Traditionally, dual-earning couples use “gendered” patterns of managing their family responsibilities, meaning the woman takes on more responsibility for childcare. However, the COVID-19 pandemic has brought drastic changes (school/daycare closures and a shift to working from home) that may have altered these traditional arrangements. For example, men who started working remotely and have children at home may be more inclined to get involved with childcare, even if they previously avoided it.
WORK-FAMILY STRATEGIES DURING COVID-19
New research (Shockley et al., 2021) surveys dual-earner couples about their work-family experiences during COVID-19. Specifically, participants included in the study were couples in which both spouses worked full time, and who had at least one child under the age of 6 whose regular daytime childcare was unavailable.
The surveys were administered at two times: the first in March of 2020, and the second about seven weeks later. The first survey asked participating couples to explain their plan for dealing with work and childcare during the time when their normal childcare solution is disrupted. The second survey asked participants about how well they followed that plan, as well as questions about their levels of family functioning, health, and job performance.
RESULTS OF THE STUDY
The results of the study show that amidst childcare disruptions during the pandemic, many couples (36.6% of the sample) still used traditional gendered strategies to deal with work and family obligations. Examples of typical gendered strategies include those in which the woman works remotely and also handles all, or most, of the childcare responsibilities.
However, there were also many couples (44.5% of the sample) who used more egalitarian strategies, such as when the man and woman alternate days working, or both spouses work remotely and take on “mini-shifts” to handle childcare. A fewer number of couples (18.9%) used strategies that were neither traditionally gendered nor egalitarian, such as when the man handles the childcare or childcare is fully outsourced.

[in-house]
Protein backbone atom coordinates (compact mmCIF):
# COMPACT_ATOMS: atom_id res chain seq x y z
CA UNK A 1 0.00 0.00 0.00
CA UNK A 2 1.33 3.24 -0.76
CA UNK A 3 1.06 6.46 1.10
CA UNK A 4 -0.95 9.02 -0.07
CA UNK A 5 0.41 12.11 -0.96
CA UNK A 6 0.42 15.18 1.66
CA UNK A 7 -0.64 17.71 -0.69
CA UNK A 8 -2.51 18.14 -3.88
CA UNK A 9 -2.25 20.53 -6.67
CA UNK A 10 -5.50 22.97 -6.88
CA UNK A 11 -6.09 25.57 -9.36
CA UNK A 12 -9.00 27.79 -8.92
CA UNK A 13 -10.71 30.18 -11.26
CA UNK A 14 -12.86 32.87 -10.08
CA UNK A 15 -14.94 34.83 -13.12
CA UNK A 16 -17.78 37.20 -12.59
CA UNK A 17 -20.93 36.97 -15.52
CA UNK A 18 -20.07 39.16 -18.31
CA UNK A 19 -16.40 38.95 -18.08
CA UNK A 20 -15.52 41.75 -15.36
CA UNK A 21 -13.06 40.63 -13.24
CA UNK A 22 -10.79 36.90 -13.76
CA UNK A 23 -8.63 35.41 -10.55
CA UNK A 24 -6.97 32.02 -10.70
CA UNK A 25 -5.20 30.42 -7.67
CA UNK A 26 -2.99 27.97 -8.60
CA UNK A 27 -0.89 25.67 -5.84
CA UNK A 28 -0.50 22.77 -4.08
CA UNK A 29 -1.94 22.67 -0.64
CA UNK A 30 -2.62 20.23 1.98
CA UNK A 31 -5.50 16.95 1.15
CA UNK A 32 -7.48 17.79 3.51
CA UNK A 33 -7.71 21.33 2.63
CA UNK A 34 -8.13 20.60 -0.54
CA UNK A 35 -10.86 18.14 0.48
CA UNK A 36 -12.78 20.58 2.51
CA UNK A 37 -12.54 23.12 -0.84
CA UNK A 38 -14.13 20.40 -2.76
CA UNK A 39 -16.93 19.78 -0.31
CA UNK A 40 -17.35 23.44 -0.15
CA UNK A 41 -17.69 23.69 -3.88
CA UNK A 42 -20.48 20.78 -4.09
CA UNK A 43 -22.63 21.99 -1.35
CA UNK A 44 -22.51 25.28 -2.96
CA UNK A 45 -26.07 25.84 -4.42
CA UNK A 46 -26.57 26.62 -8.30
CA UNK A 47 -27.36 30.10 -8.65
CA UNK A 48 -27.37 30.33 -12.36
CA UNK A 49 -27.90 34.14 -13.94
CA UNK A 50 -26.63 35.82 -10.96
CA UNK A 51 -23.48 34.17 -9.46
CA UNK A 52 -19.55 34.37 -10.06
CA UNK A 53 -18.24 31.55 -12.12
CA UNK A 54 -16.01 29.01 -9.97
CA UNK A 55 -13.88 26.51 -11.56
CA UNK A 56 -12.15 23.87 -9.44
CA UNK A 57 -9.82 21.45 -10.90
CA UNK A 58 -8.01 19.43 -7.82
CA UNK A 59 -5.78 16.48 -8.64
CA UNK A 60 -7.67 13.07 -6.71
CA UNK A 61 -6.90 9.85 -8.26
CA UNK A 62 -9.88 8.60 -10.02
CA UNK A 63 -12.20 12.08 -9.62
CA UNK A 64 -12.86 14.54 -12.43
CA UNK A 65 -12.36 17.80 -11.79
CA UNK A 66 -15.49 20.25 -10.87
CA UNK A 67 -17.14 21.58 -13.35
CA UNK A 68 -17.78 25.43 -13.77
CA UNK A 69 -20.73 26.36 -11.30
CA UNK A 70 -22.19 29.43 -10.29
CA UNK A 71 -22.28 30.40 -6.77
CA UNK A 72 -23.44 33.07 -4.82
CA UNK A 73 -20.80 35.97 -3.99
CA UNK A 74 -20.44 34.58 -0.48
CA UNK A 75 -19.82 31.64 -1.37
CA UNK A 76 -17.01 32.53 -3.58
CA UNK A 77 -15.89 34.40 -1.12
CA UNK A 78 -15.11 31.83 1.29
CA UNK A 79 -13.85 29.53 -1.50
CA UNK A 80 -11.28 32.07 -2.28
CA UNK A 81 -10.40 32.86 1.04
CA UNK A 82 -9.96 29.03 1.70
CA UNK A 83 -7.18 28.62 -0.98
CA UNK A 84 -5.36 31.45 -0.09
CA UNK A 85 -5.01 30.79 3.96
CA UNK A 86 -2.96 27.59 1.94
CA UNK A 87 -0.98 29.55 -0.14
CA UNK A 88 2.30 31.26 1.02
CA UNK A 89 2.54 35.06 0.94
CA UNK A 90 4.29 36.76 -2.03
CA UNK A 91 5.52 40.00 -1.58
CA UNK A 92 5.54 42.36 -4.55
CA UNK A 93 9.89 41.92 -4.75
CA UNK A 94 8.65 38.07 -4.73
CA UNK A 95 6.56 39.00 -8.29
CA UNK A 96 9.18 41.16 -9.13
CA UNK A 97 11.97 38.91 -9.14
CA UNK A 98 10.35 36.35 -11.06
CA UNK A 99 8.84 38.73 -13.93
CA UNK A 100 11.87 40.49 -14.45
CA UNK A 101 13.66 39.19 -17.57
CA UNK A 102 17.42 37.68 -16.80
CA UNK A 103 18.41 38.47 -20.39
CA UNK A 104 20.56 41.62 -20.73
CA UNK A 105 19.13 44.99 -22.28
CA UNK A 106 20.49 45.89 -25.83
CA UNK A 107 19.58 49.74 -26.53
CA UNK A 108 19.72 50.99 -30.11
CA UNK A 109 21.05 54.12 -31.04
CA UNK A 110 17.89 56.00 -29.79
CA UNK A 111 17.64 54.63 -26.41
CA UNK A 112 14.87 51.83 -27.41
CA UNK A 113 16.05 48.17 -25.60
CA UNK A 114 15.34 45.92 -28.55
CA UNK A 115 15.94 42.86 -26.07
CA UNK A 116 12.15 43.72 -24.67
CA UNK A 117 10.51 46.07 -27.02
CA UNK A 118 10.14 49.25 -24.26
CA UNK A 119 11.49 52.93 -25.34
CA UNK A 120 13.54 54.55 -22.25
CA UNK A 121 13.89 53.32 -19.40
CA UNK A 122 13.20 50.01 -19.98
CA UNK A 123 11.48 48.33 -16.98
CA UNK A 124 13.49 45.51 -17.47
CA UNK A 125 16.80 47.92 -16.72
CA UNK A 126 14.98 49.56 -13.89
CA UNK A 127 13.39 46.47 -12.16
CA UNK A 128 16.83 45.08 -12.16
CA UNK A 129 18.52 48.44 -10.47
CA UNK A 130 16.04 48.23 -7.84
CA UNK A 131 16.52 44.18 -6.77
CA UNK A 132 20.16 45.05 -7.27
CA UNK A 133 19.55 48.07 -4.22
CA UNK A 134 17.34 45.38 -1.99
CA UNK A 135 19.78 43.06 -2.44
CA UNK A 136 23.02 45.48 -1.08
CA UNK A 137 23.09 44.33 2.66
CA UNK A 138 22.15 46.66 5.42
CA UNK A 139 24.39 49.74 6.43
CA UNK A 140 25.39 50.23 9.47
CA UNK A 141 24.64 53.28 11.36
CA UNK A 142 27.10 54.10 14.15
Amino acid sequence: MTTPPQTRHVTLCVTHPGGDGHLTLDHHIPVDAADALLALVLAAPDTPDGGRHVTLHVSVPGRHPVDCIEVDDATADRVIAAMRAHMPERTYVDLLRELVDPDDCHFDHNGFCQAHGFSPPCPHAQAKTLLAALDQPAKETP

Different strategies were associated with different outcomes. For example, couples had better relationships when using a strategy in which the woman worked remotely and did most of the childcare. On the other hand, couples using strategies in which the woman took on all of the childcare were associated with unfavorable outcomes for both spouses, including lowest family cohesion and highest relationship tension. Women using this type of strategy also had the lowest job performance.
Additionally, couples using strategies in which spouses alternated days taking care of the children had favorable outcomes, and this is especially true for couples who were not able to work remotely. Couples using this type of strategy got the most amount of sleep, had lower psychological distress, and did not experience a reduction in job performance.
PRACTICAL IMPLICATIONS FOR ORGANIZATIONS
Organizational leaders should understand how their policies on work flexibility can impact both their own employees as well as their employees’ spouses. For example, say the authors, organizations may benefit from giving men more flexibility to take days off or reduce work hours, since their assistance in childcare leads to beneficial outcomes for both spouses.
While this study was done in the context of the COVID-19 pandemic, the researchers suggest that the results may extend to other situations, such as school closures due to extreme weather, caring for children who cannot attend typical childcare due to illness or disability, or even when parents cannot obtain childcare due to long waitlists at local daycares.
Shockley, K. M., Clark, M. A., Dodd, H., & King, E. B. (2021). Work-family strategies during COVID-19: Examining gender dynamics among dual-earner couples with young children. Journal of Applied Psychology, 106(1), 15-28.